Premier Care Homes Salem Oregon


January 27, 2015

I enjoy continuing my education and staying up to date on health related news, especially as it relates to the senior population. If you stumbled across our website, it’s probably because you care deeply for one, or a few, seniors of your own! Below is a brief update for you guys on some things relating to osteoporosis. For awhile, osteoporosis was a hot topic, but it seems to have fizzled out recently. Let’s light that fire again.
Osteoporosis can be defined simply as decreased bone mass. It can also be defined very difficult(ly), but we’ll leave that to the pro’s. At a certain point throughout our lifetime, old bone is removed from our skeleton faster than new bone can be added. When we are young, we add bone faster than we lose it. Women end up at an increased risk of being diagnosed with osteoporosis partly due to menopause, as bone loss occurs quickly in the few years after menopause.
10 million people in the United States are already diagnosed with osteoporosis and 34 million people have low bone mass, meaning they are at increased risk of developing the disease in the future. Low bone mass does not always mean osteoporosis, when a physician gets the result back from a DEXA scan, the “T Score” gives the doctor more information about HOW low the patient’s bone mineral density is. The current figure, according to the NIH, is that one out of every two women and one in four men over the age of 50 will have a fracture due to osteoporosis in their lifetime. This number is startling, as we all know the negative effects fractures, specifically hip and spine fractures can have on our elderly loved ones.
Let’s take a look at some risk factors associated with a person developing osteoporosis. Many people who end up diagnosed with osteoporosis have risk factors, while some don’t have any.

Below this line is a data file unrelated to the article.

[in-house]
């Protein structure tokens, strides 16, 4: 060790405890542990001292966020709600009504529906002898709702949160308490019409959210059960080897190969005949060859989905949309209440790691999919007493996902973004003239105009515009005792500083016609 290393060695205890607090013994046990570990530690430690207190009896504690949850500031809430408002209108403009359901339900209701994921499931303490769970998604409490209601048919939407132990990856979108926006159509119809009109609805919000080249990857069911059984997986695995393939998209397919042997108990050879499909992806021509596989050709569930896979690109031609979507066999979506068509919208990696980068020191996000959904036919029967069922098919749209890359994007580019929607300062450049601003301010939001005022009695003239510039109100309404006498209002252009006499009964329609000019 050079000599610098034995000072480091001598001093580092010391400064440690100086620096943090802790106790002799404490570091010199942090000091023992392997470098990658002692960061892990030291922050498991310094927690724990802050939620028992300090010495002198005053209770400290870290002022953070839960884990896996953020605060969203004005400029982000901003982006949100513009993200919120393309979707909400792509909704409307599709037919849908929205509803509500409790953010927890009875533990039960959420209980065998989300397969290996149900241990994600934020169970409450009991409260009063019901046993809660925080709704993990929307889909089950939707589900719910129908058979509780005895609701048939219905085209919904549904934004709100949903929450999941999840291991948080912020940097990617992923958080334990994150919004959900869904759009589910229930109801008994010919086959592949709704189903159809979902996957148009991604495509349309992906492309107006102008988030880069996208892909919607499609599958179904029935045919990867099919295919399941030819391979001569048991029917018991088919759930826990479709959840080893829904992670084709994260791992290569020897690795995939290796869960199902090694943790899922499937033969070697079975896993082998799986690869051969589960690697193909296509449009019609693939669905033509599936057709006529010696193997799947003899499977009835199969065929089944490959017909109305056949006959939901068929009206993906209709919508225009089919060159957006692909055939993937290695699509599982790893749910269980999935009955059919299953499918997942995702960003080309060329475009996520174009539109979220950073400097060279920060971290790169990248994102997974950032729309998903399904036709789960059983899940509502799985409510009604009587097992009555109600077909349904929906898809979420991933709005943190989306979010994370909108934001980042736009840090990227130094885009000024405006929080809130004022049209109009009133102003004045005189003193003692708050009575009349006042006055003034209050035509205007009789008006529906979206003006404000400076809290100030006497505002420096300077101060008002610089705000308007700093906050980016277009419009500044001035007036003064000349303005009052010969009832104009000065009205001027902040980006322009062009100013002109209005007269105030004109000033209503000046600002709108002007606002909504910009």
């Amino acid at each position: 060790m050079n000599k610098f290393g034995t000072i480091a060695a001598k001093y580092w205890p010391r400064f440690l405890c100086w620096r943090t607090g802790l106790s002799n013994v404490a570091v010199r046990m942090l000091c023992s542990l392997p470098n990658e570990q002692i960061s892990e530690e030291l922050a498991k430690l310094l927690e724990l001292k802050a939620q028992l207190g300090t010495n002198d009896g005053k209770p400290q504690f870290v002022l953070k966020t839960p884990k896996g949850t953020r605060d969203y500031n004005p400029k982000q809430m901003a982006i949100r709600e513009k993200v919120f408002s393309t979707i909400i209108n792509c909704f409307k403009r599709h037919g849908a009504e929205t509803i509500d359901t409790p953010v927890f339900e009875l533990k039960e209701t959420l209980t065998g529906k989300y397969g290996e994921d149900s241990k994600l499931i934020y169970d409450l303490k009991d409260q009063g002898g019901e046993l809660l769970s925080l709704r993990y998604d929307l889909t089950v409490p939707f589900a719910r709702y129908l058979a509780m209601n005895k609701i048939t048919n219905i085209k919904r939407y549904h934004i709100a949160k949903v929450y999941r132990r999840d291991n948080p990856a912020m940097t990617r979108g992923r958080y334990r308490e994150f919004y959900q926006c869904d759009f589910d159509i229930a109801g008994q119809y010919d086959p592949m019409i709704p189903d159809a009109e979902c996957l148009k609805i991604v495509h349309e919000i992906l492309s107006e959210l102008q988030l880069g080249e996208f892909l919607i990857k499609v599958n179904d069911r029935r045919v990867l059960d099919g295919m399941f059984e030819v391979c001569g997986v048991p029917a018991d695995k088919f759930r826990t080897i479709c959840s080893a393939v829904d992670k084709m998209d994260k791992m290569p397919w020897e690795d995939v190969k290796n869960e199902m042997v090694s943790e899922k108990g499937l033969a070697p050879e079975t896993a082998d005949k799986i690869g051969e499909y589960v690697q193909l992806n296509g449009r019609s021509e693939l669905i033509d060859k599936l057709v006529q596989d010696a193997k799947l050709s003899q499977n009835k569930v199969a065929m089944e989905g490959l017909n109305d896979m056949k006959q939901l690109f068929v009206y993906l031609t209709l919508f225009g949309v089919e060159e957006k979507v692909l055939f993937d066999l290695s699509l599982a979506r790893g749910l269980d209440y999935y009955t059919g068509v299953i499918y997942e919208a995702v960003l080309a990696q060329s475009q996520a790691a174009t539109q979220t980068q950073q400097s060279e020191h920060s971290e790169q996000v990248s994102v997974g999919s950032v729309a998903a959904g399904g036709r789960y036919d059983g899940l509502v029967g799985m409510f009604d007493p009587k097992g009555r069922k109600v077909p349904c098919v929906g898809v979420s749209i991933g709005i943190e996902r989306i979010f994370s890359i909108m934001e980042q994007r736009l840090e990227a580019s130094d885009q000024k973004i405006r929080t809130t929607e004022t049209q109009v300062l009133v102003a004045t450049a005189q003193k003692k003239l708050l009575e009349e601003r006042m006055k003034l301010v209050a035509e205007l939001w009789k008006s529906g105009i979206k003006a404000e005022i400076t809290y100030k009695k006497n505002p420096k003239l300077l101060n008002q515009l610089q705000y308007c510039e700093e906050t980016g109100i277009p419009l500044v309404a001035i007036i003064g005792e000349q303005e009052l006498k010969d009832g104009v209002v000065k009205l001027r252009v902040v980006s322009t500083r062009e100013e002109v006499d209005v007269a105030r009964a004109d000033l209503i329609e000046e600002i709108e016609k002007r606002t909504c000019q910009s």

Gender- women are more likely to develop osteoporosis, but don’t ever forget that men can, and absolutely do get diagnosed as well
Age- the older you are, the greater your risk!
Body Size- smaller body types are at greater risk
Ethnicity- Caucasian and Asian women are at greatest risk
Family History- it has been found that families that have a history of fractures tend to continue that trend as well as have lower bone masses
The above noted risk factors are those that you cannot change, but factors that can be kept in mind if you’re keeping an eye out for someone you love and trying to stay ahead of the game. Below are more risk factors that you can change, so take action or bring issues to light if you think it could be helpful for your elderly friend or family member.
Sex hormones- low estrogen, low testosterone, and others lead to osteoporosis
Anorexia- this eating disorder can increase one ‘s risk
Calcium and vitamin D intake- decreased intake of vitamin D and calcium, generally throughout a lifetime, can increase risk
Medication use- long term use of glucocorticoids and some anticonvulsants can increase a person’s risk
Lifestyle, Cigarette Smoking, and Alcohol Intake- inactive lifestyle or (ugh) bed rest, which we know can occur with our loved ones too quickly or too often, can unfortunately lead to a decrease in bone mass. Excessive consumption of alcohol and/or cigarettes increases risk of bone loss. Encourage those that you know to get on their feet and go for a walk, as regular exercise can help maintain bone mass.
Take note of the above factors listed (thanks again to the NIH), and make some changes both for you- it’s never to early to start- to clean up your life style and reduce you/your loves ones risk of being diagnosed with osteoporosis in the future. Osteoporosis is often called a “silent” disease because most people don’t present with symptoms until a fracture occurs, yikes! So get a head start, educate yourself, and change the risk factors you can, and make a mental note for those that you can’t. Be progressive while at the doctor’s office and ask what they think about your loved one’s chance of having osteoporosis and see if they recommend a DEXA scan if someone you love has multiple risk factors. It’s always beneficial to be pro active while seeing the physician if you have concerns, especially when it has to do with the health of you or the ones you love. Knowledge is power!

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